If there is a top-ten list of business article click-bait words used today, “Millennial” is on it. Millennials have been over-discussed, over-hyped, and stereotyped to the point of folk lore. The New York Times published an article last week that sums up our cultural obsession with these roughly 19-35 year-olds: Corporate America Chases the Mythical Millennial. The article touches on two truths those of us using demographics need to heed. The first is that we have taken an entire cohort and homogenized them into a stereotype that 7 million individual people cannot possibly represent or replicate. The second point is that we forget about the impact of universal milestones and influence of cultural movements on all ages – what we often refer to as a “mindset.”
The phrase “Millennial Mindset” is being used more as 2016 marches on, showing us that the cultural tides are greater than a single demographic. Hilton refers to its new Tru Hotel concept as “millennial minded” focusing on basics like “a great bed and technology integration, done well and at an affordable price point.” Dana Goodyear’s New Yorker article on the new Whole Foods ‘365’ value grocery concept sums it up as deliberately targeting millennials with its pared back selection and tech focused service but aware it will catch older consumers who share this “millennial mindset.”
“Mindset Marketing” is as old as the hills. It’s the idea that all ages can share an ideal, a value, a need, and it cannot be solely possessed by an age. But with an obsession over who the “real Millennial” is and how to capture their attention, timeless values and specific demographic traits cross-pollinated and created stereotypes to the point that we’re now talking about target strategies as “Millennial minded.” I think we can go deeper, and do a little better than that, especially when the Pew Research Center has data supporting that most Millennials resist the ‘Millennial’ label.
To back up, demographics were created to speak to high-level differences between specific age groups, typically defined by great social events. The Silent Generation is marked by the Great Depression and World Wars, Boomers by the spike in childbirths and Gen X by the dip in childbirths. Millennials were marked by the advent of technology but has yet to reconcile the divide between Millennials who graduated college ahead of the Great Recession, and those still feeling its effects. Generation Z is entering college and are our first ‘digital natives’ — kids who picked up a magazine and tried to swipe its cover or asked what an answering machine is. There are, of course, important factors that shape the mentality of each group but by and large, the majority of society lives their life and make decisions by value sets that are not determined by age.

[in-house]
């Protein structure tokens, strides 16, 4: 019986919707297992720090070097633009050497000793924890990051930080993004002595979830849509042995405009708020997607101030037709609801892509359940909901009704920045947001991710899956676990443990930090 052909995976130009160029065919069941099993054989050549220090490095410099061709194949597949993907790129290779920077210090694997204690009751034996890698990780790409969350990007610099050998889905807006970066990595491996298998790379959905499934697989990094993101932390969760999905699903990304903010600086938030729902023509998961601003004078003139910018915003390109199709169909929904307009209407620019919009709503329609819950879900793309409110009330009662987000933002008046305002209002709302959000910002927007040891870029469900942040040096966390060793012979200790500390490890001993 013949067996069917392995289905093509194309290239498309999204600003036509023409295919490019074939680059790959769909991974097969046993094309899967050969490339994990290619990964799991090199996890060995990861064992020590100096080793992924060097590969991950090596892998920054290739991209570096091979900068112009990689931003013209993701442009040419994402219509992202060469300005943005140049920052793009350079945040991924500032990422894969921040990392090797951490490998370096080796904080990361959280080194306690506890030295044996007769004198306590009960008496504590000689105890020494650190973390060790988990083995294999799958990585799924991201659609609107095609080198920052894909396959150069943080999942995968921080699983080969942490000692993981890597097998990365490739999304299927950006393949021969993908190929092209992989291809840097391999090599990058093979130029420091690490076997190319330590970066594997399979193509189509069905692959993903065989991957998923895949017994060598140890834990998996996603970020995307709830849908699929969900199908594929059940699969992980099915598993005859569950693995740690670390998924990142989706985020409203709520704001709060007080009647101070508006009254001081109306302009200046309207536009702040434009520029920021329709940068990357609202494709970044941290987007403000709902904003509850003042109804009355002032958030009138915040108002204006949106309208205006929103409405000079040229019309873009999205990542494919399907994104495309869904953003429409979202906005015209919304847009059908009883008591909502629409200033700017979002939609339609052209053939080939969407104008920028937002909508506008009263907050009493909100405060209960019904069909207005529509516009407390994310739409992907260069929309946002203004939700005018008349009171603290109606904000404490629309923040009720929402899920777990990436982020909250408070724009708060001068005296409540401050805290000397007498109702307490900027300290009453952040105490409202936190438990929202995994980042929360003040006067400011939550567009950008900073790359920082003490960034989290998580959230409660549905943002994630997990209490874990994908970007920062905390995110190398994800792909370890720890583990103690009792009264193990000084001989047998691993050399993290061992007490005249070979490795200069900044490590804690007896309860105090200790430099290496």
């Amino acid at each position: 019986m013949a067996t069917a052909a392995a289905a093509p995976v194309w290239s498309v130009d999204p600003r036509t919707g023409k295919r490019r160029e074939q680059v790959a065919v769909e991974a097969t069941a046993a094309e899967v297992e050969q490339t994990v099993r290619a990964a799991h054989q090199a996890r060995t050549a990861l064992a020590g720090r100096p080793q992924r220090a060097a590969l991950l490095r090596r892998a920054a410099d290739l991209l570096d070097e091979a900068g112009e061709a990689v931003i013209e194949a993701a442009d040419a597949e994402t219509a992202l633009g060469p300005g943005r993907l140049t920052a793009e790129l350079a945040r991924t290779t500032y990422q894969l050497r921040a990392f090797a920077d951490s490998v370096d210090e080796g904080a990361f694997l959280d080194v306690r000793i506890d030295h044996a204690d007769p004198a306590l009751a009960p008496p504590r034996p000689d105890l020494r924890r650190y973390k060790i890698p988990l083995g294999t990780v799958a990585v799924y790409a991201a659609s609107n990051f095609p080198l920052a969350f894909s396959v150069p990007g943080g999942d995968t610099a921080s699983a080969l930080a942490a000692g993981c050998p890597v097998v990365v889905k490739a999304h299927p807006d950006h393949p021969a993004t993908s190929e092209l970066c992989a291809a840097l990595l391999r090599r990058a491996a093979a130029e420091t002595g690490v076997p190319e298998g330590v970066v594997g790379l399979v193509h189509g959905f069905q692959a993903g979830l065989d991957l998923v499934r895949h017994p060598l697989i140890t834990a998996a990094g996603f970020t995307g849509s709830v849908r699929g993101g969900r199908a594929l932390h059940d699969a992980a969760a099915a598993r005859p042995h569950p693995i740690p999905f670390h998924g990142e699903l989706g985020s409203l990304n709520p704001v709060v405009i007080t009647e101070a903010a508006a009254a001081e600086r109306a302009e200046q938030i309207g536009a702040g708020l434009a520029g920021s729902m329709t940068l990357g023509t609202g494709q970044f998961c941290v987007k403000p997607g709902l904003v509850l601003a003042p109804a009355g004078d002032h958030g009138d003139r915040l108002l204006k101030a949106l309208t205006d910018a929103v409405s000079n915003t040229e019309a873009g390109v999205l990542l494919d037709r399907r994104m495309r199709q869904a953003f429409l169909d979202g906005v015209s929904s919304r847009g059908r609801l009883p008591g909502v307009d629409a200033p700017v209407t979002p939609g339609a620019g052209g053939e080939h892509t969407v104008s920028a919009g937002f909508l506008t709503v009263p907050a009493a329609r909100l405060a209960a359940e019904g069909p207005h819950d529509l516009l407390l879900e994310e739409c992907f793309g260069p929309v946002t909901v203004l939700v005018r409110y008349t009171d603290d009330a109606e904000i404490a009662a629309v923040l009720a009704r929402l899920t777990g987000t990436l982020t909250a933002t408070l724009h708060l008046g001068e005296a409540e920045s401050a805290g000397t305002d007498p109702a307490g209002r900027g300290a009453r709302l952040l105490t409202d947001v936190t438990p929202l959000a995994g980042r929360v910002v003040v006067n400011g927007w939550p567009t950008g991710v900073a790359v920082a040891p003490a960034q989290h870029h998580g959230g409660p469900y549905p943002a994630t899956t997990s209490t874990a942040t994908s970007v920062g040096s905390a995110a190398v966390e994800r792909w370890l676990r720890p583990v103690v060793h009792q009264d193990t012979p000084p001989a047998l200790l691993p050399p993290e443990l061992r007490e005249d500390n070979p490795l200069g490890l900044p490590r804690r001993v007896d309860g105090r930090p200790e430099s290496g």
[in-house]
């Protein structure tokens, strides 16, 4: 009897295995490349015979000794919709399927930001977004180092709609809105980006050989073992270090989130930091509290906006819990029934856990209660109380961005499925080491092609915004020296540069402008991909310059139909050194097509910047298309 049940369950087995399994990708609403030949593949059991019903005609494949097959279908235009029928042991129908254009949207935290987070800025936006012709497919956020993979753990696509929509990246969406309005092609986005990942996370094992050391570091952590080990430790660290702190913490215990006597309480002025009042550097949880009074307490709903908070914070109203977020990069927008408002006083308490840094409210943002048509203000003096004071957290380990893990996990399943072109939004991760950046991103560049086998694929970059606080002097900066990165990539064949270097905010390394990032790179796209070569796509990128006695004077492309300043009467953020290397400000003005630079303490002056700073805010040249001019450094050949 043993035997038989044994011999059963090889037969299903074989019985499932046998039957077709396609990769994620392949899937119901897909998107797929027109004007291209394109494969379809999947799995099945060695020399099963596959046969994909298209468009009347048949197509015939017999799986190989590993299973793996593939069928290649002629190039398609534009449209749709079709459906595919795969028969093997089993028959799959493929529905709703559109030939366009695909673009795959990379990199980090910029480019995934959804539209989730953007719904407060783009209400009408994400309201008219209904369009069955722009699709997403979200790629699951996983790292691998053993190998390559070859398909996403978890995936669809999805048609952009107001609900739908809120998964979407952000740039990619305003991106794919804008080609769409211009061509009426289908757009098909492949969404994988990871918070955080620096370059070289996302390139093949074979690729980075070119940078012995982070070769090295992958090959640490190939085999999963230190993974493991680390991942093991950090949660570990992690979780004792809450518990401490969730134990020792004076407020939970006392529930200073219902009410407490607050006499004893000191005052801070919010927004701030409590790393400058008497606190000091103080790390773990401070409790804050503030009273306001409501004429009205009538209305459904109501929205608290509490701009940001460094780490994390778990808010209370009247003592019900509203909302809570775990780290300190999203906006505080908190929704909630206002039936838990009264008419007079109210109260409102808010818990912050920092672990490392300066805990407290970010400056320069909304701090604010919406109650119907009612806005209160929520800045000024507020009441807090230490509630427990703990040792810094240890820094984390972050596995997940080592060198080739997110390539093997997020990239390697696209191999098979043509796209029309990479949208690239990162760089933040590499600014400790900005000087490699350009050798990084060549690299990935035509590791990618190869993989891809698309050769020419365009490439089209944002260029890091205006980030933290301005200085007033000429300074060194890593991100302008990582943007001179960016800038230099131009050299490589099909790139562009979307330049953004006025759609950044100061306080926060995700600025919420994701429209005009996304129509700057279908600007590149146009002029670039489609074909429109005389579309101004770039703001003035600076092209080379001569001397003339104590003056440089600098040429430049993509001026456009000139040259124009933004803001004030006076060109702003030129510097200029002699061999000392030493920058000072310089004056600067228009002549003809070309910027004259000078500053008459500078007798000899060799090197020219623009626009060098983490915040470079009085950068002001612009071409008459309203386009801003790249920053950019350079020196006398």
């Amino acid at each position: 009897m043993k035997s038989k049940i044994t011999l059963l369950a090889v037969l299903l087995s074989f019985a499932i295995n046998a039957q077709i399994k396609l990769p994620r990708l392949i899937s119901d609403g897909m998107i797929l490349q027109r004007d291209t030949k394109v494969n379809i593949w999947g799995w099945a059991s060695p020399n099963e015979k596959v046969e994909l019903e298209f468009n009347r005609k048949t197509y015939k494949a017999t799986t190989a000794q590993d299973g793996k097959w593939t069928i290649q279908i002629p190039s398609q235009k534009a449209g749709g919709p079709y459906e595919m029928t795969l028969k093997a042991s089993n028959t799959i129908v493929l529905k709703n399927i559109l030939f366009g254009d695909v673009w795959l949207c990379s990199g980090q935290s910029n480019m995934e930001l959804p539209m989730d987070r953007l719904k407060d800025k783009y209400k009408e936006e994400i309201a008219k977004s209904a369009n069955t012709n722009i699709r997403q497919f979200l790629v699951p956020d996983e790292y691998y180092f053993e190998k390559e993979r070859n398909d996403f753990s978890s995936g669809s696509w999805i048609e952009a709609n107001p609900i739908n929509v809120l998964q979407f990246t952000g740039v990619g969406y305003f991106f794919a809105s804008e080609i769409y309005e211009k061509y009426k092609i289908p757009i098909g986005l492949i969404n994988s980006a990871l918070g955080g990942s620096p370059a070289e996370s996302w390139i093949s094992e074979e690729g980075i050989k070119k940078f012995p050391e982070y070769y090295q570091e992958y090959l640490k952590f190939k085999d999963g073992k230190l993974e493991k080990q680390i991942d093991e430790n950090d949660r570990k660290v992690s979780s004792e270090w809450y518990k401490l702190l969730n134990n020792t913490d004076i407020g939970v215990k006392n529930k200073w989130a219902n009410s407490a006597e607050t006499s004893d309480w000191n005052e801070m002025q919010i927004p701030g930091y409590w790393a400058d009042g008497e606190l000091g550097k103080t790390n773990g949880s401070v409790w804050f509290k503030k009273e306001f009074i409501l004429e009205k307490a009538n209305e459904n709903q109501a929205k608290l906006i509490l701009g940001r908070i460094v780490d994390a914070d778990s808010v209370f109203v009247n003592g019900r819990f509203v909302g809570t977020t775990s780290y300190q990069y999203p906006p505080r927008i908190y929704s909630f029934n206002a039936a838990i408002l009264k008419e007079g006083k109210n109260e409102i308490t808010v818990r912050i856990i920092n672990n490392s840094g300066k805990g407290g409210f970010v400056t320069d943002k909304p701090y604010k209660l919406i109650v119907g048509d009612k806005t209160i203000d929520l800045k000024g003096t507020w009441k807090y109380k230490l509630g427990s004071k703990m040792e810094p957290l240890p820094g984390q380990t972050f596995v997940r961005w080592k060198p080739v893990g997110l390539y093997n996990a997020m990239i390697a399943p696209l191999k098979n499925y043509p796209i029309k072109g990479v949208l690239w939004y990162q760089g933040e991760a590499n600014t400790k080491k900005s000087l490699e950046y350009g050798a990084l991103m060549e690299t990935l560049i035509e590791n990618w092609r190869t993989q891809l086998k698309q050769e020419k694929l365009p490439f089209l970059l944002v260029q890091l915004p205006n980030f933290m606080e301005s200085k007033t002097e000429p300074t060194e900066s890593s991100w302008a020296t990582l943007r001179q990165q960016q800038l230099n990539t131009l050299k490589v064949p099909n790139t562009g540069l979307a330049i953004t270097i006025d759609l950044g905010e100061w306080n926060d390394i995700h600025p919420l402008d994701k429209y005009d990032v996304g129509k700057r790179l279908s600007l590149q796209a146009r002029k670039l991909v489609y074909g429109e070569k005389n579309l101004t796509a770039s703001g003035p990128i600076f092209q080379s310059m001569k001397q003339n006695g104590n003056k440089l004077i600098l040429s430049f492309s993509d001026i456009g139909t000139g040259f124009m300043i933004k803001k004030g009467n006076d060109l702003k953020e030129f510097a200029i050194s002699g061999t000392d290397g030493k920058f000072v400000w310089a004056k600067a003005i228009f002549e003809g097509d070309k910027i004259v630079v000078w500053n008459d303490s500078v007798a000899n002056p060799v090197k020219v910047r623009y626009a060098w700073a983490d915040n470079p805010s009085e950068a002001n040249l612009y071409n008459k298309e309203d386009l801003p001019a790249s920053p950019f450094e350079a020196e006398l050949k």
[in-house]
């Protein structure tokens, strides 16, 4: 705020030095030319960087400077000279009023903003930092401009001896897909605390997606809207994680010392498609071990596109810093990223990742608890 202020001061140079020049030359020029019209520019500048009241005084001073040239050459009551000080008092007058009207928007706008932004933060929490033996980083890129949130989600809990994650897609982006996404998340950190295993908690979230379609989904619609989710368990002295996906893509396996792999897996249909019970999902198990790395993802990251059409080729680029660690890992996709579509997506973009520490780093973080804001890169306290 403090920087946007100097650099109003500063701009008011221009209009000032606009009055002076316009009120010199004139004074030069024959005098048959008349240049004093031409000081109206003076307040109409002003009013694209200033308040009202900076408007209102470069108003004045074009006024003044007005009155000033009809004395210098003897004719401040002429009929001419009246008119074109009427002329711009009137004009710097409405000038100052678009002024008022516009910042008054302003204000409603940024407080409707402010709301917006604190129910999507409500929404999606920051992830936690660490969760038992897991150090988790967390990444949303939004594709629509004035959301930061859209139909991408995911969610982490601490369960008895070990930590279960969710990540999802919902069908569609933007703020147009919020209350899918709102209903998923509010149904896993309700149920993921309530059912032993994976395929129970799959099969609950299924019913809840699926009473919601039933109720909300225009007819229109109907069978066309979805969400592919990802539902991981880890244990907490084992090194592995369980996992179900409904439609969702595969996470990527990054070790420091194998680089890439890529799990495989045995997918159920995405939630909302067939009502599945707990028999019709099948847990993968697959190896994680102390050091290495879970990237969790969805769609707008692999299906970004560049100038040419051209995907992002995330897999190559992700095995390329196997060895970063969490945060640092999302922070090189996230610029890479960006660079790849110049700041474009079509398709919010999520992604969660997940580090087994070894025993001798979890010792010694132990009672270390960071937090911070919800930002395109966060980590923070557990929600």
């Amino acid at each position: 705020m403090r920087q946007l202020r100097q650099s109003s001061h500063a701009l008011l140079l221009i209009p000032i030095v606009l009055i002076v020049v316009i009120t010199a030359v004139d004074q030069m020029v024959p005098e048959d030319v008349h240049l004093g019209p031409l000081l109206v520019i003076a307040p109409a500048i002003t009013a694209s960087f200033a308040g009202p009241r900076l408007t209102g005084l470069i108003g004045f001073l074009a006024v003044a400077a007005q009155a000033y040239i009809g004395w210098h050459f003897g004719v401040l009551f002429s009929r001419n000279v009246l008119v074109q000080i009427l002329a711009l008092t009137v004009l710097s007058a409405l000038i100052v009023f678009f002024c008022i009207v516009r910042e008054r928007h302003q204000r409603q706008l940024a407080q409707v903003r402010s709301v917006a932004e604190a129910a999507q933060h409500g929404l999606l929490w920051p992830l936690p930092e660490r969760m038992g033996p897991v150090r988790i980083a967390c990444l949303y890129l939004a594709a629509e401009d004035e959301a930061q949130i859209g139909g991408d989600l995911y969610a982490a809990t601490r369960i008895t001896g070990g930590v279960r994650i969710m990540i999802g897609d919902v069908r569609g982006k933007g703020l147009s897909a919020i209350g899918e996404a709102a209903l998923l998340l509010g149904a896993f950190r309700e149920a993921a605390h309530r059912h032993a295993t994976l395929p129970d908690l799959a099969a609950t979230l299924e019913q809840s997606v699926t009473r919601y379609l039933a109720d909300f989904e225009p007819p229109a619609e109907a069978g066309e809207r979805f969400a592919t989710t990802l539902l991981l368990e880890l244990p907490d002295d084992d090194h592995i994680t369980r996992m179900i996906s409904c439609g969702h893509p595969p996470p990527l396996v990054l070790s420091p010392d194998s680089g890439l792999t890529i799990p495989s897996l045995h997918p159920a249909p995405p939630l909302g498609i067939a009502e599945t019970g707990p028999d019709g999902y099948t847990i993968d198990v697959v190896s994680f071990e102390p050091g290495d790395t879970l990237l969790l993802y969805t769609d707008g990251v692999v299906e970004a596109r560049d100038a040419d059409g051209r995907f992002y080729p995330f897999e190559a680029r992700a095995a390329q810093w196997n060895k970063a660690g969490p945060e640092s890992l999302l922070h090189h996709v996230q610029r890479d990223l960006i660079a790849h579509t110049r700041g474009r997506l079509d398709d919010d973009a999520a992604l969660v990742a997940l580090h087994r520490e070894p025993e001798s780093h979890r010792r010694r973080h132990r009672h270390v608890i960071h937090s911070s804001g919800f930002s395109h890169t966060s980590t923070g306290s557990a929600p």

So how, in a business world that relies on target audiences and consumer insights, do we target groups more specifically than the fact that they have a pulse or are part of a demographic group with broad shared traits? There are several approaches, but here are three that begin to dig deeper. You can work within the specific context your shopper makes decisions and make a consumer model from there. For example, AdWeek published an Infographic based on shopper marketing research by Y&R late last year on the six personalities of shoppers. Each context – online shopping, car shopping, retail shopping all likely produce different shopper personalities that would be beneficial for brands to consider, given their context. An alternative approach is to use what Hershey calls “mind modeling” (it sounds very similar to Benefits Laddering, or Laddering method) to uncover category-specific consumer values the brand can then use to elicit an emotional response. A third approach is to consider the milestones your brand or product speaks to. Johnson & Johnson’s ‘Having a Baby Changes Everything‘ campaign was built on providing go-to products for the new parent for whom this classic mantra resonates with. Luvs diaper brand used the milestone of a second baby in their campaign ‘Live, Learn, and Get Luvs‘. Consider the ageless milestones (starting a family, getting married, walking into a new job) or situations (losing weight, winning a contest, meeting new people) that speak across time and age, and build a meaningful consumer mindset from there.